Note also that the ferry section has two P42DC locomotives and two Viewliner baggage cars, which is in keeping with the theme of this post of two for Tuesday. The ferry section also includes a lone Superliner coach.

The passenger section has its customary consist of three Amfleet II coaches, an Amfleet food service car, a Viewliner sleeping car and a Viewliner baggage-dorm.

The Cardinal is shown passing through Brownsburg, Indiana, on the CSX Crawfordsville Subdivision.

Amtrak Anniversary Saturday: A Photo Tribute to 50 Years of Amtrak

April 30, 2021

With Amtrak’s 50th anniversary being Saturday I’ve selected a small sample of Amtrak in each decade. Over the years I’ve ridden many trains throughout the country either myself or with family and friends. So many that I rode I also photographed trackside at some point.

For the 1970s, here is the westbound Lake Shore Limited at Madison in July 1977.

For the 1980s, I’ve chosen the Lake Shore Limited again, this time headed eastward in Cleveland on Aug. 29, 1984.

The 1990s tribute is the California Zephyr eastbound in Byers Canyon of Colorado on June 28, 1988. I also included the Vermonter northbound at Hartford, Vermont in fall 1998, and the eastbound Southwest Chief in Albuqerque on May 6, 1991.

For the 2000s I present the Empire Builder eastbound at Red Wing, Minnesota, on June 19, 2002; and the westbound Maple Leaf at St. Johnsville, New York, on Sept. 7, 2002.

For Amtrak’s fifth decade here is the eastbound Empire Builder at East Glacier, Montana, crossing Two Medicine Bridge on July 23, 2016, and the eastbound Pennsylvanian at Summerhill, Pennsylvania, on May 18, 2019.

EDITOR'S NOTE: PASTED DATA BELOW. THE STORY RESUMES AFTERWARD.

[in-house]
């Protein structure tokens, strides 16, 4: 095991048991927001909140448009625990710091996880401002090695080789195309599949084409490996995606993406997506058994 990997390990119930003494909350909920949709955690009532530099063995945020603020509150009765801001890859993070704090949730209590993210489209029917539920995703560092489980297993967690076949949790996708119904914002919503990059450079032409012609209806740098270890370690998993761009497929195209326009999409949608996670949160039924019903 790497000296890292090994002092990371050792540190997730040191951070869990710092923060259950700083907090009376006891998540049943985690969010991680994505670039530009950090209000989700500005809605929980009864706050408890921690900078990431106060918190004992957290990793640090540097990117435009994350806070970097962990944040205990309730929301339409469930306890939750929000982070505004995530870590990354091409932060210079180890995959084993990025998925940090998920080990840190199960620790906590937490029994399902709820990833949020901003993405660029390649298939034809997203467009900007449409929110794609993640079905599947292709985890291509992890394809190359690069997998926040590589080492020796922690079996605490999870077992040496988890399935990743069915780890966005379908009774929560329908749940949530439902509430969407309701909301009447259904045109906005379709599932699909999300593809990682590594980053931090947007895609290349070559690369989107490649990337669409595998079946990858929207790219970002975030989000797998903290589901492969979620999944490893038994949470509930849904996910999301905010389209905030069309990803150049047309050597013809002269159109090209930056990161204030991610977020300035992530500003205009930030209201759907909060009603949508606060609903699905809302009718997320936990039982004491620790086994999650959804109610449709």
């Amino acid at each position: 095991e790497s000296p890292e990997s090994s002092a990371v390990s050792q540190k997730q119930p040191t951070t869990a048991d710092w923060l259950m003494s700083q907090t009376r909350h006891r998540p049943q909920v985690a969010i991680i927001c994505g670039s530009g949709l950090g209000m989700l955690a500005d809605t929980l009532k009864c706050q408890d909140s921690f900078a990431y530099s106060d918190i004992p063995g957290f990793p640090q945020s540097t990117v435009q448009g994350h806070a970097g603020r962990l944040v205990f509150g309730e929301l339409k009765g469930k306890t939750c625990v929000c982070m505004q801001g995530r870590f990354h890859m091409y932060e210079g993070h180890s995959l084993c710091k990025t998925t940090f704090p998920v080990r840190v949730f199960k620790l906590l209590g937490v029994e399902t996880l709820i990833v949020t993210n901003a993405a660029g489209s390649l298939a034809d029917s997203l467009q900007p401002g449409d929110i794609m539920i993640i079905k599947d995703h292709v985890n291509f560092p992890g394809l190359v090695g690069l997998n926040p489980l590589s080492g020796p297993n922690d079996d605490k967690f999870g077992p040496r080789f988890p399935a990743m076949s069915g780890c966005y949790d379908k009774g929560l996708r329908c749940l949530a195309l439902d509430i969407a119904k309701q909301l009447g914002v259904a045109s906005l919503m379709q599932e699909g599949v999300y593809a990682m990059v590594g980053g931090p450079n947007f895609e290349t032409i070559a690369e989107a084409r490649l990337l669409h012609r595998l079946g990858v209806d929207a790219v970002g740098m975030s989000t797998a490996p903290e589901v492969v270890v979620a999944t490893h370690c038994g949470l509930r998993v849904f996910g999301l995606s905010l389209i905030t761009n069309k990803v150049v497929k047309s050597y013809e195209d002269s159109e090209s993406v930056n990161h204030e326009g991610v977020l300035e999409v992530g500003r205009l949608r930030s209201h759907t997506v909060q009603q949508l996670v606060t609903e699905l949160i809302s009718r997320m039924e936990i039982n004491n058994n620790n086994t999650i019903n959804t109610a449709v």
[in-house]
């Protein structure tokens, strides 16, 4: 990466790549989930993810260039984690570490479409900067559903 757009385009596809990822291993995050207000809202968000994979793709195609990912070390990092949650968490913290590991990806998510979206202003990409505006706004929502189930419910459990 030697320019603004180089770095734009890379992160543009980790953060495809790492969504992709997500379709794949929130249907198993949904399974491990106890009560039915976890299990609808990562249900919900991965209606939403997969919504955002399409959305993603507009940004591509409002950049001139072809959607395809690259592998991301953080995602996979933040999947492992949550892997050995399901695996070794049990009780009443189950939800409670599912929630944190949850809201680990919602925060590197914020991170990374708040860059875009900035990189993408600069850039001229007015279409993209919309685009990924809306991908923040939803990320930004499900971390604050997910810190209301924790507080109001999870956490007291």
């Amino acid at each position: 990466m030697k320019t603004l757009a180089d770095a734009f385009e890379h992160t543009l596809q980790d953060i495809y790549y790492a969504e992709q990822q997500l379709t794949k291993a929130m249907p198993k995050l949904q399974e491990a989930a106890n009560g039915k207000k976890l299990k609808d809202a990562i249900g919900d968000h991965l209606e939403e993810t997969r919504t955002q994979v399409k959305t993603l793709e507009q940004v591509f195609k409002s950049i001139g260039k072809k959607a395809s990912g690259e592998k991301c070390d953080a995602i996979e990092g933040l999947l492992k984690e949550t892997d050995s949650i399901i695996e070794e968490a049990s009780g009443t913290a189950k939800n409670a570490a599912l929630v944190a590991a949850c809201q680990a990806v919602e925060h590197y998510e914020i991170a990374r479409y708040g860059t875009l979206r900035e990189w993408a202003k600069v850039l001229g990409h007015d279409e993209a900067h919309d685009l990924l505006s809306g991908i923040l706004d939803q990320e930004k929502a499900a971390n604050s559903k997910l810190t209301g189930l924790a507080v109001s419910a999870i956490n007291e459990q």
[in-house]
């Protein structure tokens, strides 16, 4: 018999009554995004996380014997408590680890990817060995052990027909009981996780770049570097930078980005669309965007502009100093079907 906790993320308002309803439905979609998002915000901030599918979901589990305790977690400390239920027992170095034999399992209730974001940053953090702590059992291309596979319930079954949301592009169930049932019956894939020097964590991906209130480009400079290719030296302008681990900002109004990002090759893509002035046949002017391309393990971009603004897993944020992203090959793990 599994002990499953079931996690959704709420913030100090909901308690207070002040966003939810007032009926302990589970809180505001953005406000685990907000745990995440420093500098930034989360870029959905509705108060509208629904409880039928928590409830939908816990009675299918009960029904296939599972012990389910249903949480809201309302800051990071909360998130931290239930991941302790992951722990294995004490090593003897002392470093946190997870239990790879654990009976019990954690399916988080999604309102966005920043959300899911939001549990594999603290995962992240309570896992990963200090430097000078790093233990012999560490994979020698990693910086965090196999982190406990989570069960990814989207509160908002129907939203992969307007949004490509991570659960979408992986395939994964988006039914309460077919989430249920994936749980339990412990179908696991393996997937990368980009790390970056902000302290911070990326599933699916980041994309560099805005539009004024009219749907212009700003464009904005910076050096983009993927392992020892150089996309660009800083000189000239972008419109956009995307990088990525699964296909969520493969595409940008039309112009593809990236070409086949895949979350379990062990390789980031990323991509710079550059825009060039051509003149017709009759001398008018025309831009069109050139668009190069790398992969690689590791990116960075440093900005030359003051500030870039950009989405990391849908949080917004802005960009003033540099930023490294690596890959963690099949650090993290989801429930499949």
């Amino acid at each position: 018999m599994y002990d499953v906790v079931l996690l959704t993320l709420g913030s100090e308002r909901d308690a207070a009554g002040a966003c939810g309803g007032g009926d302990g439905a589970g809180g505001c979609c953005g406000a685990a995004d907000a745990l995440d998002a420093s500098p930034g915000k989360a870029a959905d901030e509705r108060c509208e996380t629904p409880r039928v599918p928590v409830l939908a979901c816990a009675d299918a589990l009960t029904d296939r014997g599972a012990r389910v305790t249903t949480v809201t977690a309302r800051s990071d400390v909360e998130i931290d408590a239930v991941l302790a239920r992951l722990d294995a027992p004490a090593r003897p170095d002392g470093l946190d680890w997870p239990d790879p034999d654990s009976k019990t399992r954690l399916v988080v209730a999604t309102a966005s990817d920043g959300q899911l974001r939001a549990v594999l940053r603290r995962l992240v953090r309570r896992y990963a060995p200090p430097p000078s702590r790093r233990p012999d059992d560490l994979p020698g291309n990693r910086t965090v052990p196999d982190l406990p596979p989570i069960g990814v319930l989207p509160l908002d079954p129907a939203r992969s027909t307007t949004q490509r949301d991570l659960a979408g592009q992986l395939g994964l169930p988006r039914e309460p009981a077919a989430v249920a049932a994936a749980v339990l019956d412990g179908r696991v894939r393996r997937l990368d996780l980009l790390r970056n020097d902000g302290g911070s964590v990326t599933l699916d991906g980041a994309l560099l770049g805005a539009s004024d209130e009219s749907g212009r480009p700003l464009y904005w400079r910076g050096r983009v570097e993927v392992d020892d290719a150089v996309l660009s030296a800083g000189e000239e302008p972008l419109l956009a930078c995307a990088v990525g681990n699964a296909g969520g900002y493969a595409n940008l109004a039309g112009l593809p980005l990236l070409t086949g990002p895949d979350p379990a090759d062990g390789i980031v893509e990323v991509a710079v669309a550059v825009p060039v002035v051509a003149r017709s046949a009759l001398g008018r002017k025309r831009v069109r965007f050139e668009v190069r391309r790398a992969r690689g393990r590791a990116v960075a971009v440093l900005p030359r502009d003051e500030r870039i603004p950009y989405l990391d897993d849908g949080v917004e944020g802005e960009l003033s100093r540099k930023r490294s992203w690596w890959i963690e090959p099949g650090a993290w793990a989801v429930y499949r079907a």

Now, about that image of No. 49 made in Madison in 1977, yes, it has some flaws.

Here is how Ed explained those: “Believe it or not that is the only Amtrak photo I took in the ‘70s of an Amtrak train.

“Back then I used my Dad’s camera, which was not a 35 mm film camera. The shot was either the first or the last on the negative and when we got it back a giant staple was in it.

“I did not take many photos back then since I shot a lot with the regular 8 mm movie camera.

“I have more movies at that same location. What was always tough with the photos back then was when No. 49 came hrough Madison [I] was looking directly into the early morning sun.

“Amtrak had the early year flaws just like my photo.”

Photographs by Edward Ribinskas

Out of the Fog

March 1, 2021

Last Saturday’s weather forecast called for high temperatures in the 50s and mostly sunny skies so I ventured over to east central Illinois for my first railfan foray of 2021.

The day began, though, in heavy fog caused by a temperature inversion. When I arrived in Rantoul, Illinois, the temperatures were in the low 30s.

Those conditions wouldn’t last long, but while they did I was able to get this image of Amtrak’s northbound City of New Orleans cutting through the fog at the Rantoul station.

Although this is an Amtrak stop, the City is not scheduled to stop here. The train was operating as No. 1158 on a schedule 90 minutes than usual.

That was due to track work by host railroad Canadian Pacific in the South that has the northbound CONO running later than normal two days a week.

When the Pennsylvanian Saw Daylight in Northeast Ohio

November 15, 2020

I enjoyed the few years that Amtrak’s Pennsylvanian ran through Ohio in the late 1990s to early 2000s.

I rode from Cleveland at least twice with family members to Harrisburg and return.

I also rode to Altoona, twice to Pittsburgh and several times just to Alliance. When I wasn’t riding I would be trackside to photograph, make video or just watch.

Here are some of my favorite trackside images of the Pennsylvanian in Ohio.

In the top image, the westbound train is arriving in Alliance where a group of us will board to return to Cleveland during an Akron Railroad Club outing on May 16, 1999.

Next up is a westbound at Hines Hill Road in Hudson on July 25, 1999, followed by the eastbound passing the former Pennsylvania Railroad station in Sebring on Sept. 9, 2001.

In the final image of the sequence, Marty Surdyk introduced me to the Garfield sag after we caught the Pennsylvanian  in Sebring on Sept. 9.

Photographs by Edward Ribinskas